The US government shutdown is starting to create serious problems for financial technology firms — slowing dealmaking, impairing supervision and casting a pall over the presumed pre-eminence of the US as a fintech superpower, writes Chris Brummer, a professor at Georgetown Law, for media outlet Roll Call.
The federal government’s influence on fintech is proving even more expansive than many expected, touching on the latest developments in banking, derivatives, securities, online lending and more. The halt of most agency operations is impacting a host of key issues concerning every fintech business, from the rate at which money can be raised to how (and even whether) business plans are finalized. However, not all pockets of the industry are impacted in the same way.
Most visibly affected are companies issuing securities to raise capital. Large technology firms planning to do initial public offerings (IPOs) — think Lyft, Airbnb and Slack (Note: Wall Street Journal reported that $7bn-valued Slack is planning a direct listing, bypassing an IPO, in Q2) — could be affected with no one at the Securities and Exchange Commission to process registration statements of firms seeking to sell stock to the public. Planned IPOs would then have to be delayed, and if the stock market deteriorated, indefinitely postponed. In any event, when the SEC reopens, staff face a daunting backlog of filings.
But the problem isn’t just with the big tech firms. Under the radar are also dozens of delays facing technology startups that have filed to make securities offerings as “mini-IPOs” under Regulation A+. Among them are cryptocurrency and blockchain-related firms.
In 2018, the SEC asserted jurisdiction in the sector and held that most (if not all) initial coin offerings (ICOs) were securities, and that would-be ICO issuers needed to register or find a proper alternative route like private offerings or Regulation A+ offerings. However, with SEC staff furloughed, dozens of the latter can’t be reviewed and processed, grinding new issuances to a halt. Only companies that were deemed “qualified” (or registered) with the SEC before the crisis will be able to move forward.
Marketplace lenders that securitize their loans face similar problems. Again, with no SEC staff in place, online lenders will be prevented from getting permission from the agency to repackage their loans and sell them to investors in the public market. To make do, many platform lenders may find themselves stuck with loans and dependent on bridge and credit financing during the shutdown. The irony, of course, is that some of these very same lenders might also be serving as emergency backstops for cash-strapped federal workers who aren’t being paid — and with few means to sell their loans off to investors, many online lenders might have to charge higher rates for furloughed borrowers.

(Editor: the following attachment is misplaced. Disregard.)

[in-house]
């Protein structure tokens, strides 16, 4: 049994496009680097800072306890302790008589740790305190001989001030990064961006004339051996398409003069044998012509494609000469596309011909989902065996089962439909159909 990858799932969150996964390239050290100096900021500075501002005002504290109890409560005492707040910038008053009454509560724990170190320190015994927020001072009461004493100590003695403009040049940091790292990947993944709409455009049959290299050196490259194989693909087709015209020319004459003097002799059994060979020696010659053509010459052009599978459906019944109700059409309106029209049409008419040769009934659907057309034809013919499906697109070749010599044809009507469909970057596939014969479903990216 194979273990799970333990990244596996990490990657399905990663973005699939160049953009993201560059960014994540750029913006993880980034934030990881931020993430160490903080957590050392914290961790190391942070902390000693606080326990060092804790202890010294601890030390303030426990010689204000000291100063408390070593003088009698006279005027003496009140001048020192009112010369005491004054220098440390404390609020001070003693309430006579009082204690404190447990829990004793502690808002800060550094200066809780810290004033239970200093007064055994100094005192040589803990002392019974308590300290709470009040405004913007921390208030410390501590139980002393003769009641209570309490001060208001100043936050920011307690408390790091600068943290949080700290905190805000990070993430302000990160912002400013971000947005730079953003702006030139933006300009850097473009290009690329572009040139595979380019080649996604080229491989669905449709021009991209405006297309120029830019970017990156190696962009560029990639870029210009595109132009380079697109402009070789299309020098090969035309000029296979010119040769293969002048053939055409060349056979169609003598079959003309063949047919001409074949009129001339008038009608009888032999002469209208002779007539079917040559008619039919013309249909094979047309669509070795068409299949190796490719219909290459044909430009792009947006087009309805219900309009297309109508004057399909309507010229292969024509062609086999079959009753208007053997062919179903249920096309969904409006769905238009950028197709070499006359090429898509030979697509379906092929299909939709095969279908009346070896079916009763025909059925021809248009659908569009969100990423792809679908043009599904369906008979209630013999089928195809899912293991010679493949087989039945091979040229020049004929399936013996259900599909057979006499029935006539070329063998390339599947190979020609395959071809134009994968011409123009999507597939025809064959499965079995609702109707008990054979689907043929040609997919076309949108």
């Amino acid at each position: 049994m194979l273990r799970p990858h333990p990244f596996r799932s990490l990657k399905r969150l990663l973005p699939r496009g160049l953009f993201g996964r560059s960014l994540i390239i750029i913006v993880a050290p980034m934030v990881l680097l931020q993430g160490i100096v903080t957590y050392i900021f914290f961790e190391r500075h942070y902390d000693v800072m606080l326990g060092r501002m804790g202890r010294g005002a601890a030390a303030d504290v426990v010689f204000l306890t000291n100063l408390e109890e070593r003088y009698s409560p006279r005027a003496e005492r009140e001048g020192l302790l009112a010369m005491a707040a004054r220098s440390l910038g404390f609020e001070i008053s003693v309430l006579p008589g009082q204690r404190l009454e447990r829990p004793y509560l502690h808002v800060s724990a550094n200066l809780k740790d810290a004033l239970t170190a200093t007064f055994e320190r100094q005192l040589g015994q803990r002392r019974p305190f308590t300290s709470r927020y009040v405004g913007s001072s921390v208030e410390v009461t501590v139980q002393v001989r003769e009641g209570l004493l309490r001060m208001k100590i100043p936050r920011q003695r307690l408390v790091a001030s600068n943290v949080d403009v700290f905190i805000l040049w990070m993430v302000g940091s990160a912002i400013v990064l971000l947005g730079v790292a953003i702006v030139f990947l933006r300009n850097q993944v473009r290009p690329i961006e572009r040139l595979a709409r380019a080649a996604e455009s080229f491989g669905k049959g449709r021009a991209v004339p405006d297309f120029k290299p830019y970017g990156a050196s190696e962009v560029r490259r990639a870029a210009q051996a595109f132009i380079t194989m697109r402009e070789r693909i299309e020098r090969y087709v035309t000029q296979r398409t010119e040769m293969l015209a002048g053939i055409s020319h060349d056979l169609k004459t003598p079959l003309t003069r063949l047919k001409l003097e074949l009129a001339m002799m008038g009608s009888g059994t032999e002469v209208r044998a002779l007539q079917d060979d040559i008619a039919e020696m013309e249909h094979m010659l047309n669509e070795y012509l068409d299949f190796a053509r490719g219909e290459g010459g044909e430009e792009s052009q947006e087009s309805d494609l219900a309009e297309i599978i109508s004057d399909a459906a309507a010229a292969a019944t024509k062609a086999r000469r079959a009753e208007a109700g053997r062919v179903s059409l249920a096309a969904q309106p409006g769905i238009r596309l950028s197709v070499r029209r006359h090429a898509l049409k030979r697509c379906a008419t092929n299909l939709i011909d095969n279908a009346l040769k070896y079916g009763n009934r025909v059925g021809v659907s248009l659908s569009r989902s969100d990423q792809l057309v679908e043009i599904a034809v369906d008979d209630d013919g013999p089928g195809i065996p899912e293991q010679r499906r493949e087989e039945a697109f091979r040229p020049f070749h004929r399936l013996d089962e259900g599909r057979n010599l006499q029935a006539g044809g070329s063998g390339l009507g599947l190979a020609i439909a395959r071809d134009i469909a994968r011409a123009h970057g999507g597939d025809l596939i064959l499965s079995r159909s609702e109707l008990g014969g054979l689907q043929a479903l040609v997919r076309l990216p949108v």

The SEC has held that online platforms that trade digital assets must register with the agency as broker-dealers, alternative trading systems, or national securities exchanges. Yet the registration of such intermediaries — many of them nervous about the legality of their own operations as unlicensed market participants — is impossible with an agency on furlough. Notably, some aren’t even sure whether their compliance meets newly declared expectations, and there is no one to confirm or deny it.
Similarly, applications for bitcoin-related exchange-traded funds (ETFs) won’t happen until the shutdown standoff ends, and neither will registrations for less controversial, but highly popular, robo-advisers.
Although most federal agencies have kept some enforcement staff on duty, surveillance efforts are sure to be impaired. Most enforcement staff will be preoccupied with prosecuting offenses already being litigated (to the extent federal courthouses are still open). New cases, in the meantime, will likely slow dramatically. The Federal Trade Commission’s Complaint Assistant website, for example, has been shut down entirely.
Still, with the shutdown continuing with no obvious end in sight, it’s worth wondering just how much damage the dysfunction is ultimately wrecking the reputation of the US as an attractive place to launch and do fintech business. With other regimes in Europe, and even Asia, working actively to add clarity and stronger protections, a prolonged halt to government functions could spell trouble for America’s competitiveness in the sector.